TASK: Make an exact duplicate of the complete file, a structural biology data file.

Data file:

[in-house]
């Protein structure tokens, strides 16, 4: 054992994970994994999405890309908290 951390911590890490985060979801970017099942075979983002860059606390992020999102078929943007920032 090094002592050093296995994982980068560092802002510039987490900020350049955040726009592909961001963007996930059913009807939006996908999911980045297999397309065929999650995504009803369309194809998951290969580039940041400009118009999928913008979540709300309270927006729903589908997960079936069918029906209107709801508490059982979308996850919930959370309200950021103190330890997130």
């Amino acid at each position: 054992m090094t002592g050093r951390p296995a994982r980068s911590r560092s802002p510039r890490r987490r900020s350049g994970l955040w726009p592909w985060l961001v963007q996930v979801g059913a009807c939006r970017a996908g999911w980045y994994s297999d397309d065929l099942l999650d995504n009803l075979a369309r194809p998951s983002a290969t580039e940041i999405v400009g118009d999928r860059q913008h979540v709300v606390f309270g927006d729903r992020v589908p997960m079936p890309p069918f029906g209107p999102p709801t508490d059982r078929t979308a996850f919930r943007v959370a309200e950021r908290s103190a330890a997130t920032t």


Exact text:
[in-house]
């Protein structure tokens, strides 16, 4: 054992994970994994999405890309908290 951390911590890490985060979801970017099942075979983002860059606390992020999102078929943007920032 090094002592050093296995994982980068560092802002510039987490900020350049955040726009592909961001963007996930059913009807939006996908999911980045297999397309065929999650995504009803369309194809998951290969580039940041400009118009999928913008979540709300309270927006729903589908997960079936069918029906209107709801508490059982979308996850919930959370309200950021103190330890997130």
């Amino acid at each position: 054992m090094t002592g050093r951390p296995a994982r980068s911590r560092s802002p510039r890490r987490r900020s350049g994970l955040w726009p592909w985060l961001v963007q996930v979801g059913a009807c939006r970017a996908g999911w980045y994994s297999d397309d065929l099942l999650d995504n009803l075979a369309r194809p998951s983002a290969t580039e940041i999405v400009g118009d999928r860059q913008h979540v709300v606390f309270g927006d729903r992020v589908p997960m079936p890309p069918f029906g209107p999102p709801t508490d059982r078929t979308a996850f919930r943007v959370a309200e950021r908290s103190a330890a997130t920032t």